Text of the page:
In pursuit of free things to do in Los Angeles, I set off from Redondo Beach this morning on my best friend Dave’s bike. I didn’t really have much of a clue where I was going, but I wasn’t too concerned. How lost can I possibly get? After a brief drive around with Dave a few days ago, I kind of had my bearings, or I was determined I had some sort of an idea. The roads seemed pretty straightforward to me and the whole of the area as far as I could tell is designed in a grid system. When you look at Los Angeles on Google Maps, you can see how straightforward the road systems are. Looking at it all from a GPS point of view, from a camera high up in the sky and then physically navigating your way along the roads, however, are two entirely different sausages. Even though every house you pass is delightfully unique and you are convinced you will remember every landmark you pass, the scene being fed into your head as you peddle along seems to go in one eye ball and out of the other. You can’t help being completely seduced by everything you see. One moment you are wowing at the design of a house, the next minute, you’re getting all teary eyed because you can’t believe cactus can actually grow outside somewhere. I’m cactus and succulent obsessed and have a whole family of desert plants on my bedroom window in North Yorkshire. They only survive there because of the central heating and sunlight magnified through the double glazing. Every year around about now, April/May one of my cactus always flowers, happy little crowns of pink. The flowers go to sleep on a night, closing up as the sun goes down, but then when you wake up there they are, all crowny and glorious, like pink trumpets bugling the new day in. Every year, my little cactus amazes me, I love that plant! Anyway, back to the tale in hand, basically, what I’m getting at is, as much as you want to remember every detail here in LA, there is too much information! Remembering every detail here is impossible. Just Peddle. Just roll with it!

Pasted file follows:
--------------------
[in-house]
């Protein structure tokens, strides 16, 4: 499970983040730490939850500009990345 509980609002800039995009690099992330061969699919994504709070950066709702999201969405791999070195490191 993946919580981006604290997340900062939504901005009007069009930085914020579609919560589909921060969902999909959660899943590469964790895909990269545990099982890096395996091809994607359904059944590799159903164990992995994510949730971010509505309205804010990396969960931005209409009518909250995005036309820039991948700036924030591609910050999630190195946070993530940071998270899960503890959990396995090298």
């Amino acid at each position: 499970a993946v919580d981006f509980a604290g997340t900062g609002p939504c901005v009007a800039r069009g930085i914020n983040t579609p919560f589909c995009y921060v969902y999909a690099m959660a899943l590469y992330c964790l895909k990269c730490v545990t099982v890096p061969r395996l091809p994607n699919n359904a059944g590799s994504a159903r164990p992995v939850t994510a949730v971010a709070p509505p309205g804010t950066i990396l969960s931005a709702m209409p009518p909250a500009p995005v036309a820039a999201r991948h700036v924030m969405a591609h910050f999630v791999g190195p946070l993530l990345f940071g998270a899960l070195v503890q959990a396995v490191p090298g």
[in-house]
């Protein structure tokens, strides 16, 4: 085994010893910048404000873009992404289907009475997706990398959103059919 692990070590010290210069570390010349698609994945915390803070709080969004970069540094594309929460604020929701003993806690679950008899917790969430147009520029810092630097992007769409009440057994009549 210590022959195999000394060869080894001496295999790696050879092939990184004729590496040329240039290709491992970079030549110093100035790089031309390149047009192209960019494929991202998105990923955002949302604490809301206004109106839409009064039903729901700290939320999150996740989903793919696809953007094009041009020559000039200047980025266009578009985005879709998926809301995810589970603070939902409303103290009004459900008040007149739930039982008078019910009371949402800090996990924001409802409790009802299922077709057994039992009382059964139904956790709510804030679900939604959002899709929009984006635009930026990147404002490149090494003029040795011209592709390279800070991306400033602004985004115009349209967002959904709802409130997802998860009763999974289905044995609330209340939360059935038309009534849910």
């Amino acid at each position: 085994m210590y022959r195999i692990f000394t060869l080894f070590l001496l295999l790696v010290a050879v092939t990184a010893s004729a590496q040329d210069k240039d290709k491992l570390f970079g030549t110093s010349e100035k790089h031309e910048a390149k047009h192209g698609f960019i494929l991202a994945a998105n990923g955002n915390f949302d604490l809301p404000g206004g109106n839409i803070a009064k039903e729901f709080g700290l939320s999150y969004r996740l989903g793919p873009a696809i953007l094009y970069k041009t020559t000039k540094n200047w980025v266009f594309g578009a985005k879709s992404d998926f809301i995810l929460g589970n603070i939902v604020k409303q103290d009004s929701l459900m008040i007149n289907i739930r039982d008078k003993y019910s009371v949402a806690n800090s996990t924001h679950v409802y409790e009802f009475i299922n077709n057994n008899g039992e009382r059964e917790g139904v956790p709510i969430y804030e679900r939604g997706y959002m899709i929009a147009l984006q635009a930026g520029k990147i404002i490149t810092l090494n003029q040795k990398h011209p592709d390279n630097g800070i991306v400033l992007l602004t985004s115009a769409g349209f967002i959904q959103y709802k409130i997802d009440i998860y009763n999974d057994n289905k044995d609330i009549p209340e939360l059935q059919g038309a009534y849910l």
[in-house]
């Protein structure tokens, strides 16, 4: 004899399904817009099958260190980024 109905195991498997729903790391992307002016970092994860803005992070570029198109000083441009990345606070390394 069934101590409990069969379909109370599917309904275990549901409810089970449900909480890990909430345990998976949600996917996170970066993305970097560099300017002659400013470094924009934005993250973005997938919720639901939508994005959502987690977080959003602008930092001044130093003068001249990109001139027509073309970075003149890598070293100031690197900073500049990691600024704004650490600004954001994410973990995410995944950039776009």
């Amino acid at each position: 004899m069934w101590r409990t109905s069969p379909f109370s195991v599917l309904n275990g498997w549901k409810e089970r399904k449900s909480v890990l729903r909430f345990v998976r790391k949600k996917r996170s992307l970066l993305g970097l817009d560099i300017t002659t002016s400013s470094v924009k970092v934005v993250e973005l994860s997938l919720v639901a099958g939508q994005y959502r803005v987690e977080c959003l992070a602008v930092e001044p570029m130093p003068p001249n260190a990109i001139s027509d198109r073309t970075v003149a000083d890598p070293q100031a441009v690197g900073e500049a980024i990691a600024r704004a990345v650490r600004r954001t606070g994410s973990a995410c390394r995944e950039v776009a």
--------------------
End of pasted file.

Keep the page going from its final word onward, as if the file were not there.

From Dave’s house there’s this cycleway just around the corner, you really can’t miss it once you know it’s there. The cycling and running track lies beneath some characterful pylons. The metal structures you can’t help but imagine are comic book giants, stomping across the landscape, but maybe that’s just my imagination. The start of today’s journey began here. I cycled up hill not really knowing how far the track would go. But once I reached the brow of the hill, I could see the end of the track. Shit! That was quick! What I really wanted to know was which way the beach was. I slammed on the brakes and stopped to ask a lady pushing a pram, which way it was to the beach. It’s funny because I had felt the wind, before I stopped to ask. And I knew the breeze would have been coming off the sea. Always trust your instincts. I ticked myself off for this afterwards, I knew which way the beach was, really. The lady I stopped to ask directions off was so lovely and I cycled away from her thinking, “People are so lovely here, Have A Happy Wednesday…”